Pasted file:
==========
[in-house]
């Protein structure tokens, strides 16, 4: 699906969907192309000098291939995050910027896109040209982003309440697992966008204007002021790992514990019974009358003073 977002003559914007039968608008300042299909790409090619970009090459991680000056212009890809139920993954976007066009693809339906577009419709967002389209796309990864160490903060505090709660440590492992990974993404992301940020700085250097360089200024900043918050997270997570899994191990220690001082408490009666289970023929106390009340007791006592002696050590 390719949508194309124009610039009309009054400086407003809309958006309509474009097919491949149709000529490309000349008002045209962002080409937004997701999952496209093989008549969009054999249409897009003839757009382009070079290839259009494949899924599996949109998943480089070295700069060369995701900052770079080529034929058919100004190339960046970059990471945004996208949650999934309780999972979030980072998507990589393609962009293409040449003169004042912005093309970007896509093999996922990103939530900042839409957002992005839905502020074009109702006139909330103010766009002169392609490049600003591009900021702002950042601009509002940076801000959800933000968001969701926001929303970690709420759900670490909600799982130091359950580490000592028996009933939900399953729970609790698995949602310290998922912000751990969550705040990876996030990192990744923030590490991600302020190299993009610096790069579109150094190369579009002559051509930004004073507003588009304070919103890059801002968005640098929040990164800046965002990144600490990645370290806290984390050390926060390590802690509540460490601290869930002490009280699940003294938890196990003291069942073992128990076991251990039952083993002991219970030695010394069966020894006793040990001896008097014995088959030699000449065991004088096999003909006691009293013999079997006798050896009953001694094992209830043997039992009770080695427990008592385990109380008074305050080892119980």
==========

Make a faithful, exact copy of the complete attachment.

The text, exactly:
[in-house]
């Protein structure tokens, strides 16, 4: 699906969907192309000098291939995050910027896109040209982003309440697992966008204007002021790992514990019974009358003073 977002003559914007039968608008300042299909790409090619970009090459991680000056212009890809139920993954976007066009693809339906577009419709967002389209796309990864160490903060505090709660440590492992990974993404992301940020700085250097360089200024900043918050997270997570899994191990220690001082408490009666289970023929106390009340007791006592002696050590 390719949508194309124009610039009309009054400086407003809309958006309509474009097919491949149709000529490309000349008002045209962002080409937004997701999952496209093989008549969009054999249409897009003839757009382009070079290839259009494949899924599996949109998943480089070295700069060369995701900052770079080529034929058919100004190339960046970059990471945004996208949650999934309780999972979030980072998507990589393609962009293409040449003169004042912005093309970007896509093999996922990103939530900042839409957002992005839905502020074009109702006139909330103010766009002169392609490049600003591009900021702002950042601009509002940076801000959800933000968001969701926001929303970690709420759900670490909600799982130091359950580490000592028996009933939900399953729970609790698995949602310290998922912000751990969550705040990876996030990192990744923030590490991600302020190299993009610096790069579109150094190369579009002559051509930004004073507003588009304070919103890059801002968005640098929040990164800046965002990144600490990645370290806290984390050390926060390590802690509540460490601290869930002490009280699940003294938890196990003291069942073992128990076991251990039952083993002991219970030695010394069966020894006793040990001896008097014995088959030699000449065991004088096999003909006691009293013999079997006798050896009953001694094992209830043997039992009770080695427990008592385990109380008074305050080892119980």